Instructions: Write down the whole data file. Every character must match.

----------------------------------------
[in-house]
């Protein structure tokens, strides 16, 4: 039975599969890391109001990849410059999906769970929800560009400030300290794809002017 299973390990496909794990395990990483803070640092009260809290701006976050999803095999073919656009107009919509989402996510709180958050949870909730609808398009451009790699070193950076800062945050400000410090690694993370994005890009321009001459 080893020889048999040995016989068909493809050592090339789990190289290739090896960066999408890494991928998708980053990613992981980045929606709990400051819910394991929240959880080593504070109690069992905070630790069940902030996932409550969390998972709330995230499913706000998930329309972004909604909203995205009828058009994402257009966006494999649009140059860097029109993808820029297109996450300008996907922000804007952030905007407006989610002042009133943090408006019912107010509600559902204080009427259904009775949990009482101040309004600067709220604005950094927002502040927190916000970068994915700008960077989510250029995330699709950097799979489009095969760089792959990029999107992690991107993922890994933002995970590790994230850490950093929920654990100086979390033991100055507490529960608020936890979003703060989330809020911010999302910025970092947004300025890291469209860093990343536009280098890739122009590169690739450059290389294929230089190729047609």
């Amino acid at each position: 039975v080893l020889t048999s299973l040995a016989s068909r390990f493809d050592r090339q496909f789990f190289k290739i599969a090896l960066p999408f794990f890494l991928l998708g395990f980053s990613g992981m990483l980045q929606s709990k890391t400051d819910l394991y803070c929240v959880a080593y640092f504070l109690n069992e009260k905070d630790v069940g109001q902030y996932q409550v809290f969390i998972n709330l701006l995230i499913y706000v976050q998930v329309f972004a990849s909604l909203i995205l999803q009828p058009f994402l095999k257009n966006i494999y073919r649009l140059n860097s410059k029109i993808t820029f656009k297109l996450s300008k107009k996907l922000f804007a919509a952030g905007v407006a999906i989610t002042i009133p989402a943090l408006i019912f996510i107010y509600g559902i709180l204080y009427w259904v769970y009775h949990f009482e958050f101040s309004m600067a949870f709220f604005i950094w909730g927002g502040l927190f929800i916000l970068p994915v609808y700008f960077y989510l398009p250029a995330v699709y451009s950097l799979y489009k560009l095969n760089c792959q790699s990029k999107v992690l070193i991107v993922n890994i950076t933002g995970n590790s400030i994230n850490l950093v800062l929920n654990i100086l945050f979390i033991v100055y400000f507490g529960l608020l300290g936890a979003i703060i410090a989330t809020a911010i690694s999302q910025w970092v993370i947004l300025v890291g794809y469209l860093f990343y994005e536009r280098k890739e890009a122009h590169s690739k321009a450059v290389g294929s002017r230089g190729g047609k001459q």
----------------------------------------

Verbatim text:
[in-house]
């Protein structure tokens, strides 16, 4: 039975599969890391109001990849410059999906769970929800560009400030300290794809002017 299973390990496909794990395990990483803070640092009260809290701006976050999803095999073919656009107009919509989402996510709180958050949870909730609808398009451009790699070193950076800062945050400000410090690694993370994005890009321009001459 080893020889048999040995016989068909493809050592090339789990190289290739090896960066999408890494991928998708980053990613992981980045929606709990400051819910394991929240959880080593504070109690069992905070630790069940902030996932409550969390998972709330995230499913706000998930329309972004909604909203995205009828058009994402257009966006494999649009140059860097029109993808820029297109996450300008996907922000804007952030905007407006989610002042009133943090408006019912107010509600559902204080009427259904009775949990009482101040309004600067709220604005950094927002502040927190916000970068994915700008960077989510250029995330699709950097799979489009095969760089792959990029999107992690991107993922890994933002995970590790994230850490950093929920654990100086979390033991100055507490529960608020936890979003703060989330809020911010999302910025970092947004300025890291469209860093990343536009280098890739122009590169690739450059290389294929230089190729047609």
């Amino acid at each position: 039975v080893l020889t048999s299973l040995a016989s068909r390990f493809d050592r090339q496909f789990f190289k290739i599969a090896l960066p999408f794990f890494l991928l998708g395990f980053s990613g992981m990483l980045q929606s709990k890391t400051d819910l394991y803070c929240v959880a080593y640092f504070l109690n069992e009260k905070d630790v069940g109001q902030y996932q409550v809290f969390i998972n709330l701006l995230i499913y706000v976050q998930v329309f972004a990849s909604l909203i995205l999803q009828p058009f994402l095999k257009n966006i494999y073919r649009l140059n860097s410059k029109i993808t820029f656009k297109l996450s300008k107009k996907l922000f804007a919509a952030g905007v407006a999906i989610t002042i009133p989402a943090l408006i019912f996510i107010y509600g559902i709180l204080y009427w259904v769970y009775h949990f009482e958050f101040s309004m600067a949870f709220f604005i950094w909730g927002g502040l927190f929800i916000l970068p994915v609808y700008f960077y989510l398009p250029a995330v699709y451009s950097l799979y489009k560009l095969n760089c792959q790699s990029k999107v992690l070193i991107v993922n890994i950076t933002g995970n590790s400030i994230n850490l950093v800062l929920n654990i100086l945050f979390i033991v100055y400000f507490g529960l608020l300290g936890a979003i703060i410090a989330t809020a911010i690694s999302q910025w970092v993370i947004l300025v890291g794809y469209l860093f990343y994005e536009r280098k890739e890009a122009h590169s690739k321009a450059v290389g294929s002017r230089g190729g047609k001459q």